Economic Nexus and How It Might Affect You
On June 21, 2018, the US Supreme Court issued a decision in South Dakota v. Wayfair overturning the physical presence requirement commonly applied to determine sales tax nexus and opening the door for economic nexus.
What that means is the federal government will allow each state to determine whether a remote seller with no physical presence in the state, is obligated to collect and remit that state’s sales tax on sales into the state. With the court’s anticipated decision, many states have passed economic nexus laws in which there is often a minimum sales threshold that must be met by a remote seller to create sales tax nexus.
As of September 15, 2018, there are 31 states (including Minnesota) which have passed laws/rules allowing for an economic nexus standard and/or use tax notice and reporting requirements. In the states enacting notice and reporting requirements, remote sellers who are not currently collecting and remitting the state’s sales tax must notify the purchaser that there may be use tax due on their purchase. The state will also require a detailed list of purchasers to be submitted on all sales made into the state during the year. For a listing of states that have established an economic nexus standard or have implemented notice and reporting requirements, please see the link at the bottom of this article.
The Minnesota Department of Revenue has recently announced they will apply economic nexus policy to local sales and use taxes without a sales threshold. Starting October 1, 2018, for monthly and quarterly Minnesota sales tax filers and beginning January 1, 2019, for annual Minnesota sales tax filers, sellers will be required to collect and remit all Minnesota local taxes based on the location where the customer receives the product, regardless of whether the seller has a physical presence in that jurisdiction.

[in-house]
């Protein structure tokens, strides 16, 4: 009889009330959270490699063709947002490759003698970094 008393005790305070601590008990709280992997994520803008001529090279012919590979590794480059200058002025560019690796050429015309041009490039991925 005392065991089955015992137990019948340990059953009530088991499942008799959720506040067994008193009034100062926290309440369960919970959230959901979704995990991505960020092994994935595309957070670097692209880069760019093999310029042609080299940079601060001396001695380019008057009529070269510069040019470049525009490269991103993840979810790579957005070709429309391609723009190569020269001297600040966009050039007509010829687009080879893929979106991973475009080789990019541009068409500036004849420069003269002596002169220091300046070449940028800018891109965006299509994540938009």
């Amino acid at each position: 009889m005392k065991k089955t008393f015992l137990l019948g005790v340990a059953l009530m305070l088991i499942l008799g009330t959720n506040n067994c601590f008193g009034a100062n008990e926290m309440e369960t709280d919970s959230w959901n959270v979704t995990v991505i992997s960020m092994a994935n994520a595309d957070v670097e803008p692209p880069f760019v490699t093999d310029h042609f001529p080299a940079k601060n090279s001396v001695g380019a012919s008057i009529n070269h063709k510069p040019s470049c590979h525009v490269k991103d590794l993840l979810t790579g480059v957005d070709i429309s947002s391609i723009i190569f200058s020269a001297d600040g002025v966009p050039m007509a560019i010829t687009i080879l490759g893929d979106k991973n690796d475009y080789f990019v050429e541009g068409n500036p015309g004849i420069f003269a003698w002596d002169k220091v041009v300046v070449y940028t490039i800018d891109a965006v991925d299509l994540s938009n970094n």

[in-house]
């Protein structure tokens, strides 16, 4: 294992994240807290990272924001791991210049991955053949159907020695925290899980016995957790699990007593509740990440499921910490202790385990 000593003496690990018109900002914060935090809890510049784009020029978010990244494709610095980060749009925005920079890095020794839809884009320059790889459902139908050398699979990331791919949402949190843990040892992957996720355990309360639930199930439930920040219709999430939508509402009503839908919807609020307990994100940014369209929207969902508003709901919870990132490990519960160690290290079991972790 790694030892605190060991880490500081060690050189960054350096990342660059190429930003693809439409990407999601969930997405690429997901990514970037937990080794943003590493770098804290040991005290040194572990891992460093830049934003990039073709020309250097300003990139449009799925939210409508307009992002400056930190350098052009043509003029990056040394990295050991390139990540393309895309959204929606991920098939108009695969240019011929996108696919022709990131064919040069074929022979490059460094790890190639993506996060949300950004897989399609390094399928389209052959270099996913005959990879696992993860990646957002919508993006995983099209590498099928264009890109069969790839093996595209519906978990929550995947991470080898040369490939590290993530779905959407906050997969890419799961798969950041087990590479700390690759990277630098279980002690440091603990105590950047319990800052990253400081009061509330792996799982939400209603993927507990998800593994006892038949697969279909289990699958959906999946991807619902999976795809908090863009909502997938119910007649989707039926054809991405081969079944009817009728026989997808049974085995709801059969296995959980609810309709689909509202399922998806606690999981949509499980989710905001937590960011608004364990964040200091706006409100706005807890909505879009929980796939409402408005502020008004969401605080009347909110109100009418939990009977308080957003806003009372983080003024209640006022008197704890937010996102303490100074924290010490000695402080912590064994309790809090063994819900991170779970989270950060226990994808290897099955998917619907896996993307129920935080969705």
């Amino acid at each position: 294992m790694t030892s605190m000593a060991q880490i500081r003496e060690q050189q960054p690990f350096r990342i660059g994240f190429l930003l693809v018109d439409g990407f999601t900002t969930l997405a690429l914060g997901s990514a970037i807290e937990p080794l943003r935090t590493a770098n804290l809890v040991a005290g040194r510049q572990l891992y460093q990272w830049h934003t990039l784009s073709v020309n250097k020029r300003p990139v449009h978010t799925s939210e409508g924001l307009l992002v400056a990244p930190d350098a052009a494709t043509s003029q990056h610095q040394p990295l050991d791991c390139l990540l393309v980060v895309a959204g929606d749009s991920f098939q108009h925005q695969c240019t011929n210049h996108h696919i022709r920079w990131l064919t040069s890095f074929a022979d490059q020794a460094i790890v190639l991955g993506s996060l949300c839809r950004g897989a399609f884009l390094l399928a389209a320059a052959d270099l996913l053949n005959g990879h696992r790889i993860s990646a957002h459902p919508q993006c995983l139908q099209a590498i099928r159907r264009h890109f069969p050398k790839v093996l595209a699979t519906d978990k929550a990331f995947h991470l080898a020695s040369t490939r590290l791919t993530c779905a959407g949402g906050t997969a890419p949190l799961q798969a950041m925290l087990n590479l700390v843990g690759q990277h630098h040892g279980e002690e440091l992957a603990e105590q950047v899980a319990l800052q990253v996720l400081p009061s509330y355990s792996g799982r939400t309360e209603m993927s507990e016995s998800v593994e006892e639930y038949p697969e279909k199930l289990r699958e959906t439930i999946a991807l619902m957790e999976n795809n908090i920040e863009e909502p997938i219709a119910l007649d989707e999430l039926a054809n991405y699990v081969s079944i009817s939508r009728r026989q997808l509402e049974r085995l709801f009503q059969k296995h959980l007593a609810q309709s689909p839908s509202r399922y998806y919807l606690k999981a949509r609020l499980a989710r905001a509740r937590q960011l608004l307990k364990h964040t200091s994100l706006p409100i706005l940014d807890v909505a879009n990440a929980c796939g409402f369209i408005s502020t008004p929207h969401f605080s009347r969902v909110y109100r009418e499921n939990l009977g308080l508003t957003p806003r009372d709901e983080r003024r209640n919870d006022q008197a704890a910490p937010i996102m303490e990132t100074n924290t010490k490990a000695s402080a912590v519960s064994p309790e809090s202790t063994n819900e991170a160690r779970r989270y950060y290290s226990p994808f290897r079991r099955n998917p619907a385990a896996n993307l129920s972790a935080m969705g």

For example, before October 1, 2018, a Wright County business making a retail sale in Minnesota was only required to collect and remit the applicable Minnesota sales tax on all sales to Minnesota customers, but was only required to collect the local taxes where the seller had a physical presence. This was true whether the product was purchased at the business’ physical location or shipped via common carrier to the customer. Under the new law, the seller must collect and remit local tax based on where the customer takes possession of the product. For instance, if a Wright County business making a retail sale ships the product to a customer located in Hennepin County, they would now be required to collect and remit Minnesota sales tax, Hennepin County Tax, as well as the Hennepin County Transit Tax.
Using the same facts from the above example, the purchaser who picks up the product from the business’ physical location in Wright County but then brings it back for use in Hennepin County, is now liable for the local use tax rates for Hennepin County. Minnesota will, however, allow any sales tax paid at the time of purchase to offset those use tax obligations. A link to Minnesota’s local sales tax rate calculator can be found at the bottom of this article.
It should be noted that sales tax laws are constantly changing and for the most up to date information, you should contact your tax advisor. Going forward, sellers will need to consider both physical presence and economic nexus standards when determining whether they must register and collect sales tax. While a business might not meet the economic nexus standard for sales tax nexus in a State, they could still have sales tax nexus via physical presence standard.
If you have any questions on how economic nexus laws may affect your business, please contact our office at (952)476-7100.